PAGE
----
Based on the number of COs employed to study a target RNA, in cell hybridization methods can be divided into full tiling and single/multiple probe strategies. RAP-MS and ChIRP-MS use COs covering the target RNA along its full length (full tiling strategies), avoiding the potential loss of fragments created by crosslinking and/or solubilization steps and permitting a homogeneous and robust capture (Table 1 and Table 3). However, the use of a high number of COs could negatively affect specificity and does not permit the discrimination of multiple splice isoforms derived from the same gene. This point is particularly relevant if we consider that aberrant transcript variants involved in tumorigenesis and cancer drug resistance often differ from their normal counterparts only by short sequences [8]. On the other hand, the single/multiple probe approaches have greater versatility and theoretical specificity (Table 3) but may miss specific RNA fragments that are not targeted by the COs chosen. This multiprobe system, along with the absence of a sonication step, reduces the possibility of missing fragments of target RNA, although it remains possible given the UV irradiation (Table 2). Specifically, ChIRP-MS and PAIR use, respectively, two and three COs against different RNA regions and both methods require separate captures for each CO used [41]. HyPR-MS uses two or three COs distributed uniformly along the linear structure of the target RNA in one single capture step, reducing cost and showing adequate values of capture specificity and efficiency in different regions of the studied transcript (Table 1 and Table 3) [45,46].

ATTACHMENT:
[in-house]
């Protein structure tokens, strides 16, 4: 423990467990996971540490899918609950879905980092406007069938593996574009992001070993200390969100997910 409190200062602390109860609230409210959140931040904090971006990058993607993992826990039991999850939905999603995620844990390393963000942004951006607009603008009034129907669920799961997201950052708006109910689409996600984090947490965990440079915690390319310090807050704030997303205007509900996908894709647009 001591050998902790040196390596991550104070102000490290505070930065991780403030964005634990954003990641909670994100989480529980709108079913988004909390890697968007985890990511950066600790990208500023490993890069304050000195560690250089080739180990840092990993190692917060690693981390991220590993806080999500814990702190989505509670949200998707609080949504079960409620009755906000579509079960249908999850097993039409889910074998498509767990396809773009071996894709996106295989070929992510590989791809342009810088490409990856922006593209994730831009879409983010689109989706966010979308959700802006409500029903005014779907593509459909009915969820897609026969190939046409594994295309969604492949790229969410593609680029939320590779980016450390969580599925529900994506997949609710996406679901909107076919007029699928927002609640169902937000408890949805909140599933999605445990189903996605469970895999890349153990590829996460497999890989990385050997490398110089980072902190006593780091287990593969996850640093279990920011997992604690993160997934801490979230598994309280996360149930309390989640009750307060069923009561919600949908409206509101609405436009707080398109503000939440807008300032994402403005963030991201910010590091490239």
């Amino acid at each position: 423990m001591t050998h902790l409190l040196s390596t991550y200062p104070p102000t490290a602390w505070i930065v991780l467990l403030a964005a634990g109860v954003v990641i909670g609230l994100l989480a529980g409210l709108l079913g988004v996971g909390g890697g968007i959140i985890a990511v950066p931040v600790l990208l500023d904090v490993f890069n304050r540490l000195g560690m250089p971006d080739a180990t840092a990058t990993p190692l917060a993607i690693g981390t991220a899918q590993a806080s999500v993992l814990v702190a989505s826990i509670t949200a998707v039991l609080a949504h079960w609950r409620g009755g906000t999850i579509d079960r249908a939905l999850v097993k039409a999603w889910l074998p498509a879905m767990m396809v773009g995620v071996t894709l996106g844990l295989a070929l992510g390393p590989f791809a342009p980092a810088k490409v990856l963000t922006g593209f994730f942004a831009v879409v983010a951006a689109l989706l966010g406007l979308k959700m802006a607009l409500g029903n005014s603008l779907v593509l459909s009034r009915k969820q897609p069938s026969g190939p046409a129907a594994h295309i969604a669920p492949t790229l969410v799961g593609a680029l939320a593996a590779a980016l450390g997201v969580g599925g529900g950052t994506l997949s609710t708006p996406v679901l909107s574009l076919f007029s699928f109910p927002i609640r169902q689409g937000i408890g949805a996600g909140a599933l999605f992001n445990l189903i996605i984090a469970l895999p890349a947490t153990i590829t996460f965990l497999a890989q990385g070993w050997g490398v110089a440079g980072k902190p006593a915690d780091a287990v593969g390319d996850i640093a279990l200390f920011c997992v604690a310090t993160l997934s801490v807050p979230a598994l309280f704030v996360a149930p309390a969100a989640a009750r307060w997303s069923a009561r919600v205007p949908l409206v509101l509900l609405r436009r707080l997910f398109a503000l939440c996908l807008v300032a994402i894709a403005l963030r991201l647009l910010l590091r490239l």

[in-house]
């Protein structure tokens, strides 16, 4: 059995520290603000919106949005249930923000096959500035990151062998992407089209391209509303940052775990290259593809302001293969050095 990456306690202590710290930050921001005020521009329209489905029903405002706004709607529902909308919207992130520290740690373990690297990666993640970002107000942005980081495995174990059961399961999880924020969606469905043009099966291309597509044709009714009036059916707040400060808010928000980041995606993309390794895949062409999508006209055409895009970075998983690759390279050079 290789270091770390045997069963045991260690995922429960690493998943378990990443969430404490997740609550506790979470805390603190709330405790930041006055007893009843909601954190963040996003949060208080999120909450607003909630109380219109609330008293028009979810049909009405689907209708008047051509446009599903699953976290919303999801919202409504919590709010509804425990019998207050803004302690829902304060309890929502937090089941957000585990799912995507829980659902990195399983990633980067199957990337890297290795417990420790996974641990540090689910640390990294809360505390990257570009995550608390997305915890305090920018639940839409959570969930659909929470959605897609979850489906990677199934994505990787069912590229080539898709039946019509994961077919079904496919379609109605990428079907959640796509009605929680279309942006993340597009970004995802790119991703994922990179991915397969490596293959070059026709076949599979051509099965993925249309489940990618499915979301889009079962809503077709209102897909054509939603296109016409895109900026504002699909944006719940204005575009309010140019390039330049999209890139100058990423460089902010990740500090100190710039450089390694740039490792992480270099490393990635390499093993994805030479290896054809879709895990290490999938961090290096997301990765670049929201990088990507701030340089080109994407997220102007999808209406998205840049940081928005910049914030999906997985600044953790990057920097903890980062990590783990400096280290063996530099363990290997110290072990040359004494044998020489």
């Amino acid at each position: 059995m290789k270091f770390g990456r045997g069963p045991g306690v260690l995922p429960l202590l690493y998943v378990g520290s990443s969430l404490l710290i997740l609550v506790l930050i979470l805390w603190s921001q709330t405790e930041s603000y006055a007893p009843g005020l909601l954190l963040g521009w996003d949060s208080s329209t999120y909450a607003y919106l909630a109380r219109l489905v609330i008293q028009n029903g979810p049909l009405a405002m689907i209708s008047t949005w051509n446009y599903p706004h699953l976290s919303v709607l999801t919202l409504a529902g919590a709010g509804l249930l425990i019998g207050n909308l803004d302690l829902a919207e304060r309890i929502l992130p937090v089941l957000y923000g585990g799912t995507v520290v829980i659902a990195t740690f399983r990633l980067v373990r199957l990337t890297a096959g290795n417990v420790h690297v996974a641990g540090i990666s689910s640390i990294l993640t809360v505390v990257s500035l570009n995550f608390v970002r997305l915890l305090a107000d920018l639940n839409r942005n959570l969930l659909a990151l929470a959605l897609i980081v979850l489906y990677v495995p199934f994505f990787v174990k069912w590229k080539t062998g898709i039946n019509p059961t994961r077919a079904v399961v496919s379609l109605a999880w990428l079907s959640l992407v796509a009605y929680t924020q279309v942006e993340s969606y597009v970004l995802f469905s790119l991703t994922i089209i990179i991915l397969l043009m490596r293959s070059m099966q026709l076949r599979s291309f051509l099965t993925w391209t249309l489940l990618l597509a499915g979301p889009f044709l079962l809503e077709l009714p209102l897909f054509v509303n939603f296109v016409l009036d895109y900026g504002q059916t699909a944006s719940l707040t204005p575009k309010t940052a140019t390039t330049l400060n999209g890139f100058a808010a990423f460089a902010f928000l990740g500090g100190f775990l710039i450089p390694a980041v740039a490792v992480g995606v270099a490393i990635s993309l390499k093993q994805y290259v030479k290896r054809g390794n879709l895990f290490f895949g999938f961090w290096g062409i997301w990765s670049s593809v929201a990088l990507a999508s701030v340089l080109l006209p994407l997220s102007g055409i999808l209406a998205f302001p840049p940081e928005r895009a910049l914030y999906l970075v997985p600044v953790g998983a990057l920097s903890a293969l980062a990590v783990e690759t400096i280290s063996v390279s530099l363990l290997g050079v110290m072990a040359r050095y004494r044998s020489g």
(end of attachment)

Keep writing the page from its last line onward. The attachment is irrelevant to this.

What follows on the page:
3.4. Bead Coupling and Washing

After hybridization of target RNA with the crosslinked proteins, RBP complexes are captured by streptavidin-conjugated magnetic beads and washed to remove nonspecific interactors (Figure 1; V–VI). Stringent washing conditions, consisting of higher washing temperature (Tw) and lower salt concentration than those used during hybridization, are recommended to improve specificity [58]. All methods use a washing temperature and salt concentration similar to the corresponding hybridization step, with the exception of CHART-MS and ChIRP-MS employing milder rinsing salt conditions, (Table 1).

3.5. Elution

Different elution strategies have been developed to release RNA interacting proteins from beads (Figure 1; VII). CHART-MS and RAP-MS use an enzymatic strategy, digesting respectively only the RNA of the hybrid between the target RNA and the DNA probe [38] or both RNA/DNA molecules using a benzonase nuclease enzyme (Table 1) [39]. ChIRP-MS uses a gentle biotin elution coupled to a heat step in order to release biotinylated oligo from streptavidin beads and to de-crosslink RNA associated proteins [40]. On the other hand, the high temperature and salt-free conditions in PAIR allow denaturation of the triplex hybrid comprised of biotinylated DNA, PNA, and target RNA with the crosslinked proteins [41]. Finally, HyPR-MS uses release oligonucleotides (RO) that are fully complementary to the corresponding Cos (either to the hybridization sequence or to the toehold release sequence), displacing the target RNA, which is eluted together with the crosslinked proteins. This toehold strategy permits the purification of multiple transcripts from the same cell sample by sequentially adding specific Ros for different targets previously hybridized, thereby reducing cost and time requirements and permitting comparison of different RNAs or normal and aberrant splice variants, and avoiding differences caused by technical variability (Table 1 and Table 3) [42,45,46].